Biological control in Africa
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CTA. 1990. Biological control in Africa. Spore 30. CTA, Wageningen, The Netherlands.
Permanent link to this item: http://hdl.handle.net/10568/45395
Biological control: a sustainable solution to crop pest problems in Africa, edited by J S Yaninek and H R Herren IITA, Ibadan, NIGERIA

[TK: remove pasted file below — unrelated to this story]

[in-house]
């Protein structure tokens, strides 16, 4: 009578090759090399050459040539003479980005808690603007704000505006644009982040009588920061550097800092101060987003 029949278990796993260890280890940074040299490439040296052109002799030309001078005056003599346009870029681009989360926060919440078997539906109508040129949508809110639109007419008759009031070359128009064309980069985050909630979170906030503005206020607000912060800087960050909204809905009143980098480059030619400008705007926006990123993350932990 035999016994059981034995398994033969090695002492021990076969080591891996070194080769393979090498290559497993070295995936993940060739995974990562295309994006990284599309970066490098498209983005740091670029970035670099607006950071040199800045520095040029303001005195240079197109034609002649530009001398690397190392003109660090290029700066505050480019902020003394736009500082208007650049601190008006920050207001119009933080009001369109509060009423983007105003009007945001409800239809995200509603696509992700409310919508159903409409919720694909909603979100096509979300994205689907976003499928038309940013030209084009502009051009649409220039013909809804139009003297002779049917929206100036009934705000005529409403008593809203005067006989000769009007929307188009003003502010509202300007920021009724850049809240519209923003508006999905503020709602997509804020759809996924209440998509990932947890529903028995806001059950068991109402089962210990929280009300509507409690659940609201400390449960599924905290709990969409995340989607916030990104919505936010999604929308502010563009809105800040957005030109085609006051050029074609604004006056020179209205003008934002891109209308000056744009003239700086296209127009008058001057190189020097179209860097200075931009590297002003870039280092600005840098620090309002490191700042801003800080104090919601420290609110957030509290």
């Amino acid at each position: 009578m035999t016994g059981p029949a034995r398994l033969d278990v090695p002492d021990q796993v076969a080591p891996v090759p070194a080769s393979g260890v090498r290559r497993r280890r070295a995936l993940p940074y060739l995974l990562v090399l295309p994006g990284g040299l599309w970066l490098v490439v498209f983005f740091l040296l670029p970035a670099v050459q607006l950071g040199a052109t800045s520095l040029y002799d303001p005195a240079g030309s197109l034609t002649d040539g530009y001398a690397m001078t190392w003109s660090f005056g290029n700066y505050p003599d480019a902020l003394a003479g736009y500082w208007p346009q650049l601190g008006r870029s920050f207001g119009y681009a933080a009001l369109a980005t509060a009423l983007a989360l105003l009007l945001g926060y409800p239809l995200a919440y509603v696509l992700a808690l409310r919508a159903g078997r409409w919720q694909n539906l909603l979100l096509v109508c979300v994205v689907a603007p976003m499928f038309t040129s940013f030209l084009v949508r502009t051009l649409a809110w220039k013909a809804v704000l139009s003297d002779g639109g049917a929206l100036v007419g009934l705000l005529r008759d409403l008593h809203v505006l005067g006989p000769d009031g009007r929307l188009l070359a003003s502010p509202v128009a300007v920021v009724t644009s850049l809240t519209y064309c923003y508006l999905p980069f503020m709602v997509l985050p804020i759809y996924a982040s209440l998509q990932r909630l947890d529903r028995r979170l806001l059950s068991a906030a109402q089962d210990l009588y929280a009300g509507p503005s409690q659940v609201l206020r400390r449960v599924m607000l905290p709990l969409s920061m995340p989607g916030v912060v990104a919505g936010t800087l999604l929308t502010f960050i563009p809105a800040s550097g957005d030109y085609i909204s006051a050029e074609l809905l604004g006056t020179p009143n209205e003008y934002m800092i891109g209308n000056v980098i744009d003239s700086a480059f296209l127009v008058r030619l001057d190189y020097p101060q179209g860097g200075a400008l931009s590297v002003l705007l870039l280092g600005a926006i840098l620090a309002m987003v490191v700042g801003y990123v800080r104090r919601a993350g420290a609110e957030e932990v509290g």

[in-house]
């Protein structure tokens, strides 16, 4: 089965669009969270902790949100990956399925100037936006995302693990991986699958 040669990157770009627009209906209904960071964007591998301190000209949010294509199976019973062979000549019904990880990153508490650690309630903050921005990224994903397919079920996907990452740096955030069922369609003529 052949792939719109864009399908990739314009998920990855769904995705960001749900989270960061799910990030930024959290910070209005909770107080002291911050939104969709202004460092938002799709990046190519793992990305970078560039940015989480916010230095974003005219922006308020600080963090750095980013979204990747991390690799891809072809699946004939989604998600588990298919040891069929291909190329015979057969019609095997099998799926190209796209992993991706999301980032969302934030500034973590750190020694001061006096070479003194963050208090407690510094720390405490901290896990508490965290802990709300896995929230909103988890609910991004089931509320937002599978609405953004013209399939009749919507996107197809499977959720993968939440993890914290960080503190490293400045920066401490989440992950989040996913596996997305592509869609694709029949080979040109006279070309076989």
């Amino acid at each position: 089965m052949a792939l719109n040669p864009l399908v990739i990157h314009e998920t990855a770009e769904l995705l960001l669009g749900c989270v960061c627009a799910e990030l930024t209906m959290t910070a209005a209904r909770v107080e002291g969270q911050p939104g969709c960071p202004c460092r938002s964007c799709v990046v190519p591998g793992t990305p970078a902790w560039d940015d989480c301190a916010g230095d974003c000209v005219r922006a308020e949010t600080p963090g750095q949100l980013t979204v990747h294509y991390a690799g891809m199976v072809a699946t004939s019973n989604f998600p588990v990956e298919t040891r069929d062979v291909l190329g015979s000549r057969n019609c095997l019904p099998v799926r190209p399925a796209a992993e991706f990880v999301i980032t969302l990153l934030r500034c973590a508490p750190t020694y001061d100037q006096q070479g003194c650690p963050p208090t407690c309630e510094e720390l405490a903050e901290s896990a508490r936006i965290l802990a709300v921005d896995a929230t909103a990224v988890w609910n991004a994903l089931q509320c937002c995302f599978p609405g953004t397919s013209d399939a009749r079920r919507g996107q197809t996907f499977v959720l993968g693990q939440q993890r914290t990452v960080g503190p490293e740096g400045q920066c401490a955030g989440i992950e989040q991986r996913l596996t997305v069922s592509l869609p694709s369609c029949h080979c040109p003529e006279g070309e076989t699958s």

Biological control is potentially a key element in sustainable agricultural production in the tropics. The proceedings of a recent workshop held at IITA, Nigeria, document current achievements, problems and future prospects for biological control in Africa. Twenty contributors provide a wide-ranging review not only of the technical aspects of biological control programmes but also of the economic, social and institutional framework necessary to achieve sustained pest control using biological methods. Much of the current interest in biological control in Africa can be ascribed to the recent dramatic progress in control of cassava mealybug and cassava green mite using introduced parasites. This is clearly documented in the article by Dr Hans Herren who also outlines future develop' meets in biological control at IITA. The large scale of the mealybug control programme has tended to overshadow previous successes, here reviewed by Greathead who also suggests future possibilities for biological control in Africa as a whole. More general articles by J S Yaninek and M J W Cock on identifying pest problems and by P Neuenschwander and A P Gutierrez on evaluating the impact of biological control are of considerable practical importance and cover topics that have often been neglected. V Delucchi provides a stimulating discussion on the controversial issue of integrated pest management versus systems management, which he defines as 'management of agro-ecosystems from a phytosanitary point of view'. Important articles on institutional aspects of biological control include those by Dr R H Markham and E M Sicely on appropriate support for national programmes and by A Wodageneh on the constraints that national programmes face, all of whom stress the importance of training and of support for both basic and applied research. U Regev discusses the economics of sustainable pest control and uses the concept of 'risk avoidance' to explain farmers' preference for short term (chemical) pest control to longer-term more sustainable control measures. His analysis provides a salutary warning to anyone who thinks that biological control will automatically replace chemical control in the short term. This book provides a lively and up-to-date account of current developments in biological control in Africa which should be read by all those interested in sustainable agriculture in the tropics. Biological control: a sustainable solution to crop pest problems in Africa, edited by J S Yaninek and H R Herren IITA, Ibadan, NIGERIA